retail services, and that, where an applicant combines the generic name of goods,
such as “liquor” and the generic term “store,” the resulting mark “liquor store,” is
generic for retail services selling those goods. The term “scooter” appears to be
generic for motorized scooters such as those sold by the applicant. The applicant
has merely added the generic term SCOOTER to the generic term STORE,
resulting in the generic mark THE SCOOTER STORE.
Id. (citing In re Management Recruiters Int’l, Inc., 1 USPQ2d 1079, at *5 (TTAB 1986) (“A
generic term, which has been called the ultimate in descriptiveness, is the common descriptive
name of a class of goods or services and can never be registered as a trademark because such a
term is ‘merely descriptive’ within the meaning of Section 2(e)(1) of the Act.”); Frehling Enters.
v. Int’l Select Group, Inc., 192 F.3d 1330 (11th Cir. 1999) (“Generic marks are the weakest and
not entitled to protection--they refer to a class of which an individual service is a member (e.g.,
‘liquor store’ used in connection with the sale of liquor).”)).
Accordingly, the USPTO initially denied registration of the “‘502 mark” for “THE
SCOOTER STORE,” concluding that “the entire mark appears to be generic for retail store
services featuring motorized scooters for the disabled.” (Id. at 2). On TSS’s subsequent
application for the “‘979 mark” of “THE SCOOTER STORE AND DESIGN,” the USPTO noted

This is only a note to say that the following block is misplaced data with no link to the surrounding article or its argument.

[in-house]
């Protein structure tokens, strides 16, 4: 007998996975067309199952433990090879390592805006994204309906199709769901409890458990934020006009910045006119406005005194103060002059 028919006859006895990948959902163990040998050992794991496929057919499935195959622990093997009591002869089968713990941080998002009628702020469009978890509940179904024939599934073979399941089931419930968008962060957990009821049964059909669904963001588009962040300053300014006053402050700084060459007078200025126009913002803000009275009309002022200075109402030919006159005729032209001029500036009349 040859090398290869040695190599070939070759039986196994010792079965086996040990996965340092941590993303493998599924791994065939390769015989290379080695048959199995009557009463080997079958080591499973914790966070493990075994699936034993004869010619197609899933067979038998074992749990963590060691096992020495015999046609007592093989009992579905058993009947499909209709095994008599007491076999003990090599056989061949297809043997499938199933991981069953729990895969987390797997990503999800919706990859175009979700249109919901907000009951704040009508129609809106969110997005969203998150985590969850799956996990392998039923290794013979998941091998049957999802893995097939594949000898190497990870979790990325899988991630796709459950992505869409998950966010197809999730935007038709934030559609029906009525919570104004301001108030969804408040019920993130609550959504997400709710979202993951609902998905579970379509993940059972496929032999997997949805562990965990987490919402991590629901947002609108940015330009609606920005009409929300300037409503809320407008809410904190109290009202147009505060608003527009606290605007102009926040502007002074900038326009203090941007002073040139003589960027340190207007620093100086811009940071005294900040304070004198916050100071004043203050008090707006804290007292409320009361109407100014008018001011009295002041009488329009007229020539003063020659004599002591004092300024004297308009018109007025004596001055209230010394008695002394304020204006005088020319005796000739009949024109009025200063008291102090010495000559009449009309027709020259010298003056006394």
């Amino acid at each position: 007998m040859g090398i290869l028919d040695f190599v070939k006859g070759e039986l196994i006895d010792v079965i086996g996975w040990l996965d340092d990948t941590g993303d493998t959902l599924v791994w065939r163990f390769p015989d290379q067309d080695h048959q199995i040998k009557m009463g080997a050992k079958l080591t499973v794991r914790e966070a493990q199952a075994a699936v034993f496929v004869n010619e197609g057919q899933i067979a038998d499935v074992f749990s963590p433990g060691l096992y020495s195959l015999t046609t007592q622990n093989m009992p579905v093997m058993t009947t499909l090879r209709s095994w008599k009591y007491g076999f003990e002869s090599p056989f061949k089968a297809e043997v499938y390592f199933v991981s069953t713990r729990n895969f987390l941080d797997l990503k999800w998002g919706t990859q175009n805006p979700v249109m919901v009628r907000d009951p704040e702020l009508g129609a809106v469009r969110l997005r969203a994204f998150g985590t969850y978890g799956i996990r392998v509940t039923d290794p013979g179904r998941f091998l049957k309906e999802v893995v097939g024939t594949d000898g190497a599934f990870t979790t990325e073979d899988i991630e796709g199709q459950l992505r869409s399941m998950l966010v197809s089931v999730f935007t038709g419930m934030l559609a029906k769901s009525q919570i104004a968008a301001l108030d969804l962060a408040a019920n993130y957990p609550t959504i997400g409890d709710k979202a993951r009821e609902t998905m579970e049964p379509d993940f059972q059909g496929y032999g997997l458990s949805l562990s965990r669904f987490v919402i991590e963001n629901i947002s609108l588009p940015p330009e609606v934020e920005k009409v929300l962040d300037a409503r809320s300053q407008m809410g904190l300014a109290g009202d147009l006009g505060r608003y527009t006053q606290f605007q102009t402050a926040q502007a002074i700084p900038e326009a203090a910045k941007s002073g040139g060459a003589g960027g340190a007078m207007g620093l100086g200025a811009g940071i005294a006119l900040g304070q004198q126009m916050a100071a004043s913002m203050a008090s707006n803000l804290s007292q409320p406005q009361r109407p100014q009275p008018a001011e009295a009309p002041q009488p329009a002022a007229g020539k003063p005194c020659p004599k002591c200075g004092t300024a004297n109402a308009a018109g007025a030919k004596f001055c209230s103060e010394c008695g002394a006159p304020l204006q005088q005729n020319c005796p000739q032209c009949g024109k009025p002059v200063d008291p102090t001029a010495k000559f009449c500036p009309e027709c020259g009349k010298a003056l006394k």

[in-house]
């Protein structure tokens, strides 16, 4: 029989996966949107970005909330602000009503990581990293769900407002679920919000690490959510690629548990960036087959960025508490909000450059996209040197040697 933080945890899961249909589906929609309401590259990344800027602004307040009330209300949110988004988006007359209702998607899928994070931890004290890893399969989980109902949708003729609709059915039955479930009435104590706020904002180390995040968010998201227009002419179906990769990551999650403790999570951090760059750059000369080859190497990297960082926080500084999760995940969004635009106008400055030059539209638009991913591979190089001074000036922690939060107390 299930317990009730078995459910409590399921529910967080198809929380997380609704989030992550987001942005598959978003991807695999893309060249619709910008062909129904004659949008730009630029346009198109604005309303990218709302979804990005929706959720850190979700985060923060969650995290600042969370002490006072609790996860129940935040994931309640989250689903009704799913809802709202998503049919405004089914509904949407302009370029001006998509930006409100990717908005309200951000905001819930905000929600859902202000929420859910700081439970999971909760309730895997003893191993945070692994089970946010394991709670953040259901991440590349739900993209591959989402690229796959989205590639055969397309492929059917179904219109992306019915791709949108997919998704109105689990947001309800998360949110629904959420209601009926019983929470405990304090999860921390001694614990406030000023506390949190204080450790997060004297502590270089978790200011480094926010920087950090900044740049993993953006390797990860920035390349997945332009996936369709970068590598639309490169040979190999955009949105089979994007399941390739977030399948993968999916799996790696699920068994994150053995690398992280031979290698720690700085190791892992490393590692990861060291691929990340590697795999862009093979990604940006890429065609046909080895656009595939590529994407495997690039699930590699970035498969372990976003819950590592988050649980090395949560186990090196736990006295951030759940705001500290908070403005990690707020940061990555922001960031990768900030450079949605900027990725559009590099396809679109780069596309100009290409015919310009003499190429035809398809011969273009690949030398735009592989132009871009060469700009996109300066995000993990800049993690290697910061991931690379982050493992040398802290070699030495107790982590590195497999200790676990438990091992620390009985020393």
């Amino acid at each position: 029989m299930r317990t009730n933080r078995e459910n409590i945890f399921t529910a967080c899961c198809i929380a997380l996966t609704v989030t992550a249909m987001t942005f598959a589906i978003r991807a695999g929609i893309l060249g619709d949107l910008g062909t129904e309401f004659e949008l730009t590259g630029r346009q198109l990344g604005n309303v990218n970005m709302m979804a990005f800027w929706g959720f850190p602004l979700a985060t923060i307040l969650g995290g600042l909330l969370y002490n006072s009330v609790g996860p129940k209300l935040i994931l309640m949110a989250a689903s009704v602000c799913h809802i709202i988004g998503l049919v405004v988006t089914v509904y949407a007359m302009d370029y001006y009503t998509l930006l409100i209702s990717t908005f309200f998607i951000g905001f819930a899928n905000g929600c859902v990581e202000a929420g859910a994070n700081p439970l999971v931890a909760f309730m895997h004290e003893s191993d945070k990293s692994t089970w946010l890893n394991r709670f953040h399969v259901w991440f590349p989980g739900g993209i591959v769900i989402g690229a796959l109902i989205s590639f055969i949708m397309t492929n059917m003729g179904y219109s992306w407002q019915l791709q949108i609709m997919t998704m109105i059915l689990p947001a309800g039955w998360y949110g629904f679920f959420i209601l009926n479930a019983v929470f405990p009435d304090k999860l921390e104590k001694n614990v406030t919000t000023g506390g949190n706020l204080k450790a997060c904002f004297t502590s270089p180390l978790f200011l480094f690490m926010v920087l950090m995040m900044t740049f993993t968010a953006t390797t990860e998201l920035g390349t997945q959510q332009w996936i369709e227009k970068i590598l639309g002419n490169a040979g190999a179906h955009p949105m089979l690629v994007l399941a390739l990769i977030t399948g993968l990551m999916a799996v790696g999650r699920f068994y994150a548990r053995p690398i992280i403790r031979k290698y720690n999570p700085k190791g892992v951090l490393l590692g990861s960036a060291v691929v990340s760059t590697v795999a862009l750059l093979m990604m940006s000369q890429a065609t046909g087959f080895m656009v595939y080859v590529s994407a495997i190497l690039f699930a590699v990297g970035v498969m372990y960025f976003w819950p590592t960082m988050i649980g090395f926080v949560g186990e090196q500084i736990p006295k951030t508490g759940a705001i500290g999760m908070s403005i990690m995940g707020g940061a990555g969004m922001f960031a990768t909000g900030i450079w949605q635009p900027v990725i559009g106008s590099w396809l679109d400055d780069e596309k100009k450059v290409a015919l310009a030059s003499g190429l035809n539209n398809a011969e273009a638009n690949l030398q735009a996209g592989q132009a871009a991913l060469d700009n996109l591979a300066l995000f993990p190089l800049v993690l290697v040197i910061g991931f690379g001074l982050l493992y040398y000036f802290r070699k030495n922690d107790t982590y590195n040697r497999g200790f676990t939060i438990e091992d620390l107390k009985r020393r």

the following disclaimer: “No claim is made to the exclusive right to use THE SCOOTER
STORE apart from the mark as shown.” (Motion, Exh. D at 3) (emphasis added). The USPTO
only granted the registrations after TSS insisted that its particular display of the words “THE
SCOOTER STORE” was presented in a distinctive manner, (Motion, Exhs. F-G), and granted
them only for “insurance claims processing for others . . . maintenance and repair services for
wheelchairs, scooters,” as opposed to retail sales. (Motion at 7.)
The terms SpinLife purchased as Adwords and used as metadata which form the basis of
TSS’s infringement claims, therefore, are precisely the phrases that the PTO Examiner found to
be generic. SpinLife merely uses the phrases “the scooter store,” “scooter store” and the others
containing combinations of “scooter” and “store” in the context of promoting its online retail
sales of motorized scooters. TSS does not dispute that it has no registered trademarks covering
the disputed phrases containing “scooter store.” The burden is on TSS to prove their nongenericness, because “[i]f a trademark is not federally registered, once the defendant raises
genericness as a defense, plaintiff must prove lack of genericness.” Bath & Body Works, 76 F.3d
TSS’s argument that “scooter store” is not generic is twofold. First, TSS asserts that the
“10 year old USPTO office action” finding “scooter store” to be generic is outdated and
nonbinding. Second, TSS proffers evidence in the form of the “BYU Corpora” database results
for the term “scooter store” throughout various books or magazines to show that the consuming
public perceives “scooter store” as a trademark for TSS, not a generic term. 1 (Opp. at 15.)
The BYU Corpora, developed by Mark Davies, Professor of Linguistics at Brigham
TSS relies on the case of Boston Duck Tours, LP v. Super Duck Tours, LLC, 531 F.3d 1
(1st Cir. 2008) to downplay the weight that should be given to the USPTO’s determination of the
term “scooter store” as generic. The First Circuit in Boston Duck warned courts against giving
too much weight “to the decisions of the PTO regarding disclaimers.” Id. at 22. The court did